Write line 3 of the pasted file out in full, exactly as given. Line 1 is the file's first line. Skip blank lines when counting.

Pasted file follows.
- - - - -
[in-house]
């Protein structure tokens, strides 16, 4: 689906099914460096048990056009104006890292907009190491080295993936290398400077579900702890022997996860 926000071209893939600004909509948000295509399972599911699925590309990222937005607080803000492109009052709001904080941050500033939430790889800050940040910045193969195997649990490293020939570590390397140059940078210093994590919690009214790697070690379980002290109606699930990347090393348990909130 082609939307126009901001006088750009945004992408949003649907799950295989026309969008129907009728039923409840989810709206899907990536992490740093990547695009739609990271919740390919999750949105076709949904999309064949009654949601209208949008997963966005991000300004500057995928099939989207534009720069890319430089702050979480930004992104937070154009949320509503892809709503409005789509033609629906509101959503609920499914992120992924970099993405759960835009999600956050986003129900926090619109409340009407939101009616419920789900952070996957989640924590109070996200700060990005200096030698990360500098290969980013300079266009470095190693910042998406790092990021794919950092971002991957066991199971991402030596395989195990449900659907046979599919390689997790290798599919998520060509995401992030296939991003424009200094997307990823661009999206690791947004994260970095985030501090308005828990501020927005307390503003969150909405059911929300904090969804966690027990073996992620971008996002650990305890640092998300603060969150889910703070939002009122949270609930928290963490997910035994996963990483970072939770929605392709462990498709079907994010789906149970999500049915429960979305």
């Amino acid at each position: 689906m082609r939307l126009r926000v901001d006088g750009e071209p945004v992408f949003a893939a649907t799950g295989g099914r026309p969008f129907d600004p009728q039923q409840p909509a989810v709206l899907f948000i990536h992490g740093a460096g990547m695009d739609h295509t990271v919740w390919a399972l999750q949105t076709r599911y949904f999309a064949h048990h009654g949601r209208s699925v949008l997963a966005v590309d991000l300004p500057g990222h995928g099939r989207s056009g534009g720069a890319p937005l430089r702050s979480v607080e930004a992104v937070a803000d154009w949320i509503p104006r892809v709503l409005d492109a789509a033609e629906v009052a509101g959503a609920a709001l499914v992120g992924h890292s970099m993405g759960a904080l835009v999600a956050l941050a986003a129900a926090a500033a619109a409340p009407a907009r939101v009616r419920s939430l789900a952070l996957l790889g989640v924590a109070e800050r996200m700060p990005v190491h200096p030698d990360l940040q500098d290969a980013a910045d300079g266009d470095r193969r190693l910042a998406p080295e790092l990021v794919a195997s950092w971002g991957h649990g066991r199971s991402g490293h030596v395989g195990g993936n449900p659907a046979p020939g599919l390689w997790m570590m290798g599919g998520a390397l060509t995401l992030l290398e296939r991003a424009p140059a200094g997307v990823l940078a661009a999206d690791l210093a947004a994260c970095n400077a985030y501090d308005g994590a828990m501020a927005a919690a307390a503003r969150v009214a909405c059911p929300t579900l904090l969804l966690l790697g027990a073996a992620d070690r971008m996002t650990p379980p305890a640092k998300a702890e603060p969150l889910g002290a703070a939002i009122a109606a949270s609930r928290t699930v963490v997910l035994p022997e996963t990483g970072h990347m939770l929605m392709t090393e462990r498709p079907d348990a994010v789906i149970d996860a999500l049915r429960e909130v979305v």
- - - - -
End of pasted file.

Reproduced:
């Amino acid at each position: 689906m082609r939307l126009r926000v901001d006088g750009e071209p945004v992408f949003a893939a649907t799950g295989g099914r026309p969008f129907d600004p009728q039923q409840p909509a989810v709206l899907f948000i990536h992490g740093a460096g990547m695009d739609h295509t990271v919740w390919a399972l999750q949105t076709r599911y949904f999309a064949h048990h009654g949601r209208s699925v949008l997963a966005v590309d991000l300004p500057g990222h995928g099939r989207s056009g534009g720069a890319p937005l430089r702050s979480v607080e930004a992104v937070a803000d154009w949320i509503p104006r892809v709503l409005d492109a789509a033609e629906v009052a509101g959503a609920a709001l499914v992120g992924h890292s970099m993405g759960a904080l835009v999600a956050l941050a986003a129900a926090a500033a619109a409340p009407a907009r939101v009616r419920s939430l789900a952070l996957l790889g989640v924590a109070e800050r996200m700060p990005v190491h200096p030698d990360l940040q500098d290969a980013a910045d300079g266009d470095r193969r190693l910042a998406p080295e790092l990021v794919a195997s950092w971002g991957h649990g066991r199971s991402g490293h030596v395989g195990g993936n449900p659907a046979p020939g599919l390689w997790m570590m290798g599919g998520a390397l060509t995401l992030l290398e296939r991003a424009p140059a200094g997307v990823l940078a661009a999206d690791l210093a947004a994260c970095n400077a985030y501090d308005g994590a828990m501020a927005a919690a307390a503003r969150v009214a909405c059911p929300t579900l904090l969804l966690l790697g027990a073996a992620d070690r971008m996002t650990p379980p305890a640092k998300a702890e603060p969150l889910g002290a703070a939002i009122a109606a949270s609930r928290t699930v963490v997910l035994p022997e996963t990483g970072h990347m939770l929605m392709t090393e462990r498709p079907d348990a994010v789906i149970d996860a999500l049915r429960e909130v979305v």